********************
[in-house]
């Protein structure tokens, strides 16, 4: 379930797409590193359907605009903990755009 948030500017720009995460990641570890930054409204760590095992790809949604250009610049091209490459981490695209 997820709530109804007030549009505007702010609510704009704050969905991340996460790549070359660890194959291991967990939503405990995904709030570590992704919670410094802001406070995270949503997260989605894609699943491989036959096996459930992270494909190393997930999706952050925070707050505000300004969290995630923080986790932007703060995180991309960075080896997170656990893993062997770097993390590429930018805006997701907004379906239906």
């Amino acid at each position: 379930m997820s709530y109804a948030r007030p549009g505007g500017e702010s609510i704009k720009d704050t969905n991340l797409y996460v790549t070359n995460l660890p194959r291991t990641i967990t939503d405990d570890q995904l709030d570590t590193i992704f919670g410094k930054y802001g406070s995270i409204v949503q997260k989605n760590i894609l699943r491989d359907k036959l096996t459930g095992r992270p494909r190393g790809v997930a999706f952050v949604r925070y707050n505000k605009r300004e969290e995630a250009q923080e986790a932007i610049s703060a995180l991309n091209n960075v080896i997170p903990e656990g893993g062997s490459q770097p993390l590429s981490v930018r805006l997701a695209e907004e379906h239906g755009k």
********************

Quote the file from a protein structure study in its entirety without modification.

[in-house]
């Protein structure tokens, strides 16, 4: 379930797409590193359907605009903990755009 948030500017720009995460990641570890930054409204760590095992790809949604250009610049091209490459981490695209 997820709530109804007030549009505007702010609510704009704050969905991340996460790549070359660890194959291991967990939503405990995904709030570590992704919670410094802001406070995270949503997260989605894609699943491989036959096996459930992270494909190393997930999706952050925070707050505000300004969290995630923080986790932007703060995180991309960075080896997170656990893993062997770097993390590429930018805006997701907004379906239906």
């Amino acid at each position: 379930m997820s709530y109804a948030r007030p549009g505007g500017e702010s609510i704009k720009d704050t969905n991340l797409y996460v790549t070359n995460l660890p194959r291991t990641i967990t939503d405990d570890q995904l709030d570590t590193i992704f919670g410094k930054y802001g406070s995270i409204v949503q997260k989605n760590i894609l699943r491989d359907k036959l096996t459930g095992r992270p494909r190393g790809v997930a999706f952050v949604r925070y707050n505000k605009r300004e969290e995630a250009q923080e986790a932007i610049s703060a995180l991309n091209n960075v080896i997170p903990e656990g893993g062997s490459q770097p993390l590429s981490v930018r805006l997701a695209e907004e379906h239906g755009k």